Australian media company Fairfax reported a Aus$224.4 million (US$208.7 million) annual net profit Thursday, returning to the black after three years of losses even as print advertising revenues slid further.
Fairfax, which has newspaper, radio and digital interests, said it was "heartened" by the result in the 12 months to June 30, which came after a Aus$16.4 million loss the previous year.
"Today's result underlines the ability of Fairfax to deal with the enormous structural changes impacting upon the industry," chief executive Greg Hywood said.
"We have stabilised earnings and have completely remade a legacy-based, vertically integrated newspaper business into a genuinely multi-platform media company."
The return to profit was supported by the sale of travel website Stayz in December for Aus$220 million.
Revenue slipped by three percent to Aus$1.97 billion. The firm declared a final dividend of two cents, to take the total for the year to four cents.
Like media companies worldwide, Fairfax has faced declining print advertising and circulation revenues and is in the process of a major overhaul towards a digital future, slashing hundreds of jobs.
The turbulence faced by the newspaper industry was reflected in advertising revenue, with print declining by 24 percent, although digital rose six percent.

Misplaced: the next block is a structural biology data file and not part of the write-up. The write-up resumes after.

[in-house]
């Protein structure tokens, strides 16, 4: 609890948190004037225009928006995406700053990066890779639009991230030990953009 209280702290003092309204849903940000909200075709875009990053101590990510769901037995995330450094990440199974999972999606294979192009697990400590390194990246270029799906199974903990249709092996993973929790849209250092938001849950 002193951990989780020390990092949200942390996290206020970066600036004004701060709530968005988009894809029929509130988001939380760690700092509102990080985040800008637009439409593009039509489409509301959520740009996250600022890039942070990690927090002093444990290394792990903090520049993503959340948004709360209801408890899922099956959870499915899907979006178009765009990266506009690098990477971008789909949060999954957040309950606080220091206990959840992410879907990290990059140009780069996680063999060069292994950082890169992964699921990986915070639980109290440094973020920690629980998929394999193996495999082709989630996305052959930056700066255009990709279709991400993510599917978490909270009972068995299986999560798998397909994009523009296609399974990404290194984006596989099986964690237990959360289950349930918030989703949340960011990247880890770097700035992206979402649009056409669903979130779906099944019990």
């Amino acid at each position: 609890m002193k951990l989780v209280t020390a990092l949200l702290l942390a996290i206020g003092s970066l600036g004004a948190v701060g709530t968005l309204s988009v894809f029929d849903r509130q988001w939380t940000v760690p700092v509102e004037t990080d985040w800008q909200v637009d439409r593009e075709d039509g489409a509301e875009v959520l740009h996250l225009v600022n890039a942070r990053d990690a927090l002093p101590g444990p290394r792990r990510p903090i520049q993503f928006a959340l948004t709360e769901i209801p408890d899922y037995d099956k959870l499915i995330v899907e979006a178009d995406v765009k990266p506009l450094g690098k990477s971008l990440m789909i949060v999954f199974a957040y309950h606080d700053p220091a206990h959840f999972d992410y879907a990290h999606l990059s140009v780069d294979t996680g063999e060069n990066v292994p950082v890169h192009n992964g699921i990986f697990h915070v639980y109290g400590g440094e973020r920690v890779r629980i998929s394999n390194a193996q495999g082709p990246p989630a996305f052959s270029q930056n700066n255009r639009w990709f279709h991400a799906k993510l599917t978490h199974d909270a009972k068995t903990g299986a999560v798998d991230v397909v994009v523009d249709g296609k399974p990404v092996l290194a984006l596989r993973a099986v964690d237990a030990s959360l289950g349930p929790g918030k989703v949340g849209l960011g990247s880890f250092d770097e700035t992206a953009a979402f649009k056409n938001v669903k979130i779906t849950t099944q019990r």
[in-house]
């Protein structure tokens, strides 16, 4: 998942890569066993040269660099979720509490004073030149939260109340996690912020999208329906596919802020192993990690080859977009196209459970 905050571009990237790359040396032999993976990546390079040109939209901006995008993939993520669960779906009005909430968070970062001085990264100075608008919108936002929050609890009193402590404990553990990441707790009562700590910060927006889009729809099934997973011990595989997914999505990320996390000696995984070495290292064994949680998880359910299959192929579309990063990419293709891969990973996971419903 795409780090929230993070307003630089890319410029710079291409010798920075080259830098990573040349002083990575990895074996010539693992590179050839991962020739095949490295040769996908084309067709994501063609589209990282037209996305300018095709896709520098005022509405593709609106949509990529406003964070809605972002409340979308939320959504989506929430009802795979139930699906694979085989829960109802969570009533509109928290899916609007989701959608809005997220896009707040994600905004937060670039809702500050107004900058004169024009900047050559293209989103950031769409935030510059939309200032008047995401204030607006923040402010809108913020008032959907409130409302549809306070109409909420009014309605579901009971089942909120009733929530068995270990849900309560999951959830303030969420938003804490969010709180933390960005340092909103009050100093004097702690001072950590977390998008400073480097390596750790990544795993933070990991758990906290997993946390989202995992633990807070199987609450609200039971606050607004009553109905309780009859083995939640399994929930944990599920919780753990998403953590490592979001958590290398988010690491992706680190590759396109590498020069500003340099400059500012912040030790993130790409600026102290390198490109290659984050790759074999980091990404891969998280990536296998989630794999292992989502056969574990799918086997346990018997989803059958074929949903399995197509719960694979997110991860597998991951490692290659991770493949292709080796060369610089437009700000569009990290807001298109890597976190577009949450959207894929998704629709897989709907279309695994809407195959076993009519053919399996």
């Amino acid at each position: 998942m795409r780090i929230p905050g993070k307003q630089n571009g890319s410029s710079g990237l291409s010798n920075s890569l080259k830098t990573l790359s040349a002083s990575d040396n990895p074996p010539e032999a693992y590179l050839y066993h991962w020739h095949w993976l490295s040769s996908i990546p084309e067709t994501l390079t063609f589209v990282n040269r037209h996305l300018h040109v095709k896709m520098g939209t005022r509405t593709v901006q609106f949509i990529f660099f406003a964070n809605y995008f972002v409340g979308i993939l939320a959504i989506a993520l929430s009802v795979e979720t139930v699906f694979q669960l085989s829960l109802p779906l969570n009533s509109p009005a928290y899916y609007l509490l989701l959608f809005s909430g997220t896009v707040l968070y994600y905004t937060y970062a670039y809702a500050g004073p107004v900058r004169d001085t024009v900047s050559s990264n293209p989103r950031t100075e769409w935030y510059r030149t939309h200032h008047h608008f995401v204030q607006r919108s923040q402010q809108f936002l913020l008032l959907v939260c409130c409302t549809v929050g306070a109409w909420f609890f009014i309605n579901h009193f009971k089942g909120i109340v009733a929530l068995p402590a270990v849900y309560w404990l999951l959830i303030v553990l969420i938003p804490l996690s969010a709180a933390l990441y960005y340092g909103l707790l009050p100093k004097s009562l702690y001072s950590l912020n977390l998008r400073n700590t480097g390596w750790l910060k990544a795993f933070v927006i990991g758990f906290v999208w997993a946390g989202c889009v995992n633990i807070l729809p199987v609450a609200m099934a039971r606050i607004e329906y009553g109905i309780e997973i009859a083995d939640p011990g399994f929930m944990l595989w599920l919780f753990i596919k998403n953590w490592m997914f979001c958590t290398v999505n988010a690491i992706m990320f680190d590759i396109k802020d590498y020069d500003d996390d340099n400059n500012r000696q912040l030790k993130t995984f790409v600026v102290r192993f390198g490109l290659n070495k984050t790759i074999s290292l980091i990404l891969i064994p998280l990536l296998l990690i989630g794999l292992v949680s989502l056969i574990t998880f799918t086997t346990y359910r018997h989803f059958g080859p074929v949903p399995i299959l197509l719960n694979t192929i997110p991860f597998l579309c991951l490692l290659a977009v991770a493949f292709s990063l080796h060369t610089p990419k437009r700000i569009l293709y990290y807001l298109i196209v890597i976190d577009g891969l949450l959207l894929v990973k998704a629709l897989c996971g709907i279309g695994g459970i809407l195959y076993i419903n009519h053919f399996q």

Digital subscription revenues jumped to Aus$24 million, an increase of Aus$19.2 million from a year ago, after it launched paywalls on its newspaper sites in 2013.
Restructuring and redundancy costs of Aus$16.9 million weighed on the annual result, which was also offset by other impairments of Aus$16.8 million, mostly related to print plant closures.
The latest round of job cuts saw journalists at the company's metropolitan newspapers -- The Australian Financial Review, The Sydney Morning Herald and Melbourne's The Age -- go on strike in May.
Fairfax has also been a takeover target of Australia's richest person, mining magnate Gina Rinehart, who is already a major shareholder.
Rival The Australian newspaper, which is owned by Rupert Murdoch's News Corporation, reported in July that Rinehart had approached business associates for suggestions on who could better manage Fairfax if she decided to take it over.